Wednesday, November 01, 2006


That's the most succint way to describe tonight's easy 3 miles that were anything but easy. I have some thoughts on this but first, I want to describe how I've been feeling since Sunday's Half marathon.

Intuitively (not speaking from experience), there are two ways to run a long distance race. For one, you can treat it like a training run, taking the opportunity to practice your pre-race routine, experience the race environment, but not running as hard as you would were it your target race. Or, your can run it like a "real race", going for it, leaving nothing on the course. Sunday, for me, was more like the latter. Even though I am training for the full marathon in Janurary, I still ran the half on Sunday like it was a target race. I gave it all I had.

Now, before atta-boy's are handed out, let me just say that Sunday's race took a lot out of me. It was the furthest distance I have ever run before and at an average pace at least 1 minute faster than ANY 8+ mile training run I have done to date. I'm very proud of my effort but it has left me feeling very flat and sore for 3 days now. AND HUNGRY!!! Catherine would not be happy with how I've eaten since Sunday at 10:05 am, about the time I made it over to the post race food table.

I was supposed to start back runnning on Tuesday but did not feel like it at all. By tonight (Wednesday) night, I thought I'd better get back out there and resume training so I started out for 3 easy miles. Man, did I feel like you-know-what!!! It was not a fun run. My thigh hurt, I was tired, sluggish, could not get it going at all. Here are the stats:

Total distance - 3.12 miles
Total time - 45:10
Mile 1 - 14:21
Mile 2 - 14:50
Mile 3 - 14:11
da change (.12) - 1:46
Avg pace - 14:28
Temperature - 63.2
Humidity - 66.6

Well, looking at those splits, not too bad, all things considered. However, I really struggled on this run. I wonder if the way I ran my half is going to put me out of commission for an entire week or two, even. I don't know. I just know I'm tired. I'm getting a massage tomorrow. My next scheduled run on Hal's training program is 6 miles. I don't think I'll do that tomorrow. I think I'll rest tomorrow, let Mary Lee get some of the cobwebs out, and do 6 on Friday morning.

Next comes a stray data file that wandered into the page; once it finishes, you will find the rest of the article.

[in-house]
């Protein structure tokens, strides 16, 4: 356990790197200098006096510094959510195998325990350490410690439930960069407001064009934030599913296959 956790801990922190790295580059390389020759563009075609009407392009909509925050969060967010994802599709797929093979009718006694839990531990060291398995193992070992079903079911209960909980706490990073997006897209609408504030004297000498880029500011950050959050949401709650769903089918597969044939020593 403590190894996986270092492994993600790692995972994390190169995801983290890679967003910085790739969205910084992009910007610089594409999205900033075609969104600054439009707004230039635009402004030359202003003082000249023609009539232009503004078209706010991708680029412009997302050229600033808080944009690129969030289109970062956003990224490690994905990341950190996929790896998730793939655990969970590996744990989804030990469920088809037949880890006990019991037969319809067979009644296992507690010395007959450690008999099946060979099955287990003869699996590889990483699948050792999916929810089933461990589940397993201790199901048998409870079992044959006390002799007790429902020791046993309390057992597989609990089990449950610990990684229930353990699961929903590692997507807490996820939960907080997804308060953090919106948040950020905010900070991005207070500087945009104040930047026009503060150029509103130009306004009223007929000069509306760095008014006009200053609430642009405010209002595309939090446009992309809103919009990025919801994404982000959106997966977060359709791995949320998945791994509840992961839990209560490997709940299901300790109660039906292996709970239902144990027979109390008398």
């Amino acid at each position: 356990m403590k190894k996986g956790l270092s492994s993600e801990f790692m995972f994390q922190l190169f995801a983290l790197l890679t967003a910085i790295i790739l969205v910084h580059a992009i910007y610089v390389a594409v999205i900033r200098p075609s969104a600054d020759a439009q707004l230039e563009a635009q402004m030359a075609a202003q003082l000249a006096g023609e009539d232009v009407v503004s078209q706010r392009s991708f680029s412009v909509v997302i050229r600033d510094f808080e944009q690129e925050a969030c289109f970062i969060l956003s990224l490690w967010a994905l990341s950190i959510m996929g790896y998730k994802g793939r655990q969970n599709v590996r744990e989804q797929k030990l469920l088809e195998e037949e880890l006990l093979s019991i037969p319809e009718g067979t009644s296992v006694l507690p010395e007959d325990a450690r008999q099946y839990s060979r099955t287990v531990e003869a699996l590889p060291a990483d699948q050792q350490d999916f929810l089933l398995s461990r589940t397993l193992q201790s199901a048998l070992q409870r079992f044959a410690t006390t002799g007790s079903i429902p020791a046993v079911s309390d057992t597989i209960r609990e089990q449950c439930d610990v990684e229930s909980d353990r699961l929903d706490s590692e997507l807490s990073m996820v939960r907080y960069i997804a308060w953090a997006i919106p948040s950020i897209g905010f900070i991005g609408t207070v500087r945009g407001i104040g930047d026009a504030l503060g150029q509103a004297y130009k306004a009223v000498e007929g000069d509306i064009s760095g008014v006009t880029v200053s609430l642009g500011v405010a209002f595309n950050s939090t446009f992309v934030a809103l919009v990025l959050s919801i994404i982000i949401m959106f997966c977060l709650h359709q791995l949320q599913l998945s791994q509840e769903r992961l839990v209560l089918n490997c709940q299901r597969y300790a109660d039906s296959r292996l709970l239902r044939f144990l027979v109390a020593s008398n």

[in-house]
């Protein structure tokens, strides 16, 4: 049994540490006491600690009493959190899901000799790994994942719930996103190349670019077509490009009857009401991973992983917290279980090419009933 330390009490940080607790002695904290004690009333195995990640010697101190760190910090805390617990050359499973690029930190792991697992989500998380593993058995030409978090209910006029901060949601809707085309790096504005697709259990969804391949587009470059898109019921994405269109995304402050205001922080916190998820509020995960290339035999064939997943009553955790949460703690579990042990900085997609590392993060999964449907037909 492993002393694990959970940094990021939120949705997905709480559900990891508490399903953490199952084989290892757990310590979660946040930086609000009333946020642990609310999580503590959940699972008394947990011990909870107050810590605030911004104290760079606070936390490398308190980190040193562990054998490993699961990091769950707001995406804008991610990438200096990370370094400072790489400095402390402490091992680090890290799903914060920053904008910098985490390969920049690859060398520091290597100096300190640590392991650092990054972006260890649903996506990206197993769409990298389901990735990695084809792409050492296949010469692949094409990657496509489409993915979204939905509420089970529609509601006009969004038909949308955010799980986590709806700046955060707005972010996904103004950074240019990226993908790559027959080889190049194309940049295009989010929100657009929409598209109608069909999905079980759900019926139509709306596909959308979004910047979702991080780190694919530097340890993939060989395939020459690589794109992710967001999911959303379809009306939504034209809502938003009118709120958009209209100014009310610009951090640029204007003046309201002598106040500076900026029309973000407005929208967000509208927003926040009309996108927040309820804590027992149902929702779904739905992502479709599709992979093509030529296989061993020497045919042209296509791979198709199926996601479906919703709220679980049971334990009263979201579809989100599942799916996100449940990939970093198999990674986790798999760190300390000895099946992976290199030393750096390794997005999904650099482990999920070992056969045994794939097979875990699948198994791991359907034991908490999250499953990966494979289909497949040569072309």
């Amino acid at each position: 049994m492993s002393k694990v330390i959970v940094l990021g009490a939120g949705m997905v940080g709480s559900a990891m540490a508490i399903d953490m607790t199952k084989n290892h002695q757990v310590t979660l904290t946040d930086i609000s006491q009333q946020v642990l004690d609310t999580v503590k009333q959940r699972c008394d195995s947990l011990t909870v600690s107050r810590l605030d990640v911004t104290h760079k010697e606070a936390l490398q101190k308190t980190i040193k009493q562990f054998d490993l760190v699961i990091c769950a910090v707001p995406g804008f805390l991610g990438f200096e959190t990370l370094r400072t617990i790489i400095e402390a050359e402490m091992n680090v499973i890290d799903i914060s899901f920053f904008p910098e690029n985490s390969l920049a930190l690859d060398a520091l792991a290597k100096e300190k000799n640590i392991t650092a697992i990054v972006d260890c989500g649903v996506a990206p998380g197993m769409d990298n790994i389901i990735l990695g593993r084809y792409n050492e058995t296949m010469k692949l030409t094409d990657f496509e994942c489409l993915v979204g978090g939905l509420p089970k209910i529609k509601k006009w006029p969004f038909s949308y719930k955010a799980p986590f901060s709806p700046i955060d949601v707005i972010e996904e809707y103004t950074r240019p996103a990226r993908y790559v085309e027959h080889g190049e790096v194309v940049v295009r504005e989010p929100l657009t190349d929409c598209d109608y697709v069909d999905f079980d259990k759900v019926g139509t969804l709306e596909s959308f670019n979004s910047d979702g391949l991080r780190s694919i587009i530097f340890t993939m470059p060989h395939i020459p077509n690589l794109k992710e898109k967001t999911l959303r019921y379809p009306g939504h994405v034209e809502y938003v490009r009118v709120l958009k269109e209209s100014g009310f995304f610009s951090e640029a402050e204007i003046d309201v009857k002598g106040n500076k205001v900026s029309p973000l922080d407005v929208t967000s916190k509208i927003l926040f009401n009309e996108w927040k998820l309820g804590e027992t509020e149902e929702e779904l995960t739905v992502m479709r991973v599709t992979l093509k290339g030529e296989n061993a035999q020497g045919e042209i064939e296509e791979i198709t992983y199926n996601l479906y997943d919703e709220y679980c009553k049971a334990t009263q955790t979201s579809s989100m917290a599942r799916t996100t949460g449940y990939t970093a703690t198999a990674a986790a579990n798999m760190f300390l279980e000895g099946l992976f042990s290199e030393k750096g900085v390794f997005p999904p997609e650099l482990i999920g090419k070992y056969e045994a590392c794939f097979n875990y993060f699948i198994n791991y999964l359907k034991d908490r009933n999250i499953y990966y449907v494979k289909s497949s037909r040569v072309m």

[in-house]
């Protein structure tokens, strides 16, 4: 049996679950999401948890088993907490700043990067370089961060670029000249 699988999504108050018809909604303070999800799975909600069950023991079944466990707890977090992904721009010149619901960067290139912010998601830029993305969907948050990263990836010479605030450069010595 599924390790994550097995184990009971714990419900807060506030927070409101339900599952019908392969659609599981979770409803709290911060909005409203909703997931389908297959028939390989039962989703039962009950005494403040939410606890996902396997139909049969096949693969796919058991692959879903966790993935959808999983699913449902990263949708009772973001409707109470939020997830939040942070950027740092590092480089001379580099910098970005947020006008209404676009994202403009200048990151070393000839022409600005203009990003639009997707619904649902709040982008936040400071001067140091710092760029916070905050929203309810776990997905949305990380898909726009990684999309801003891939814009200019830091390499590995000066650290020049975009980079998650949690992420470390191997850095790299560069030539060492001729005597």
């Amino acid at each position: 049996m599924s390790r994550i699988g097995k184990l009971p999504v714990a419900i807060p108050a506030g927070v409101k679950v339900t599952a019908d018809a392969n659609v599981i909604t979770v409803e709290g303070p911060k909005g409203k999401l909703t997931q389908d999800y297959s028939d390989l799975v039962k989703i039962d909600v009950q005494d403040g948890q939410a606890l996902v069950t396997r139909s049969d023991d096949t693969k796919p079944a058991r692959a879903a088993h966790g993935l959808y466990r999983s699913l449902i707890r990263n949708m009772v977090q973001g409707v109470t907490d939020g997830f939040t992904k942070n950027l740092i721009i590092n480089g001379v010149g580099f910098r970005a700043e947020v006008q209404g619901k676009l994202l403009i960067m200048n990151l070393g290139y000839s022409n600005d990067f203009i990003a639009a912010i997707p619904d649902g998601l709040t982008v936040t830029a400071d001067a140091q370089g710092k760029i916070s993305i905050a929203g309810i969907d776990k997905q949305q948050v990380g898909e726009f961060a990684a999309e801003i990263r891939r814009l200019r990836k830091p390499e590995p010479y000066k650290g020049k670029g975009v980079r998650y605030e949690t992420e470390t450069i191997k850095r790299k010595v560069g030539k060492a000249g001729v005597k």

Faithfull readers, is this how I'm supposed to feel? Should I repeat this effort, treating each race like a "real race", for the 25K and the 30K or is that going to DESTROY me before I even toe the line in January? Running easier for these races at a training run pace would put me in well beyond the time limit. Also, should I just continue my training and run feeling the way I do or listen to my body and just wait until I can run comfortably?


jamoosh said...

First the bad news. I ran 19 on Sunday and I have never felt better. Those Doubletree Cookies must have crack in them because I have never felt so good after such a long distance. Crazy.

Now for the good news. Don't get worked up on how you feel after such a long run when you put in so much effort.

My first year of training, it was not unheard for me to take an entire week off to recover after a long run. Especially as I got up in distance. In fact, I felt so horrible after my first 30K that I did not think I would make the marathon. Sometimes a break will do you good.

Remember, everything is relative. Several months ago you were probably thinking "I cannot believe I am going to do eight miles." Now when you look at the schedule and it says eight miles, you are likely thinking "eight miles - no big deal..."

You are doing fine. This is the longest and hardest you have run. Your body needs some time.

bill d said...

You just did 13.1 hard miles! The general rule of thumb is it will take you a day per mile to you'll be a little flat for two weeks. Keep the training easy and don't worry about pace. You'll start feeling really good just in time to go for a hard 15.5 miles, repeat for the 18.6 and then the marathon.

You're doing great!

Anonymous said...

You have to listen to your body. "Blech" is your body's way of telling you that you're getting repaired and made stronger for the next difficulty.

But it doesn't mean you sit around like a car getting repaired. You've got to move around to get the waste out of your muscles, as your muscles repair themselves.

Each subsequent run should be better than the "blech" run. Hang in there.


lisa said...

Yep, it's mucho important to listen to your body and do what it tells you. You're still recovering from the half. It may take a few days longer than you anticipated. You'll be back in form in no time!

Barbara said...

Hey Vic, I was exhausted all week so I know how you feel. Someone thanked me yesterday for staying "behind" to run with them; I kept assuring them that most definitely was not the case!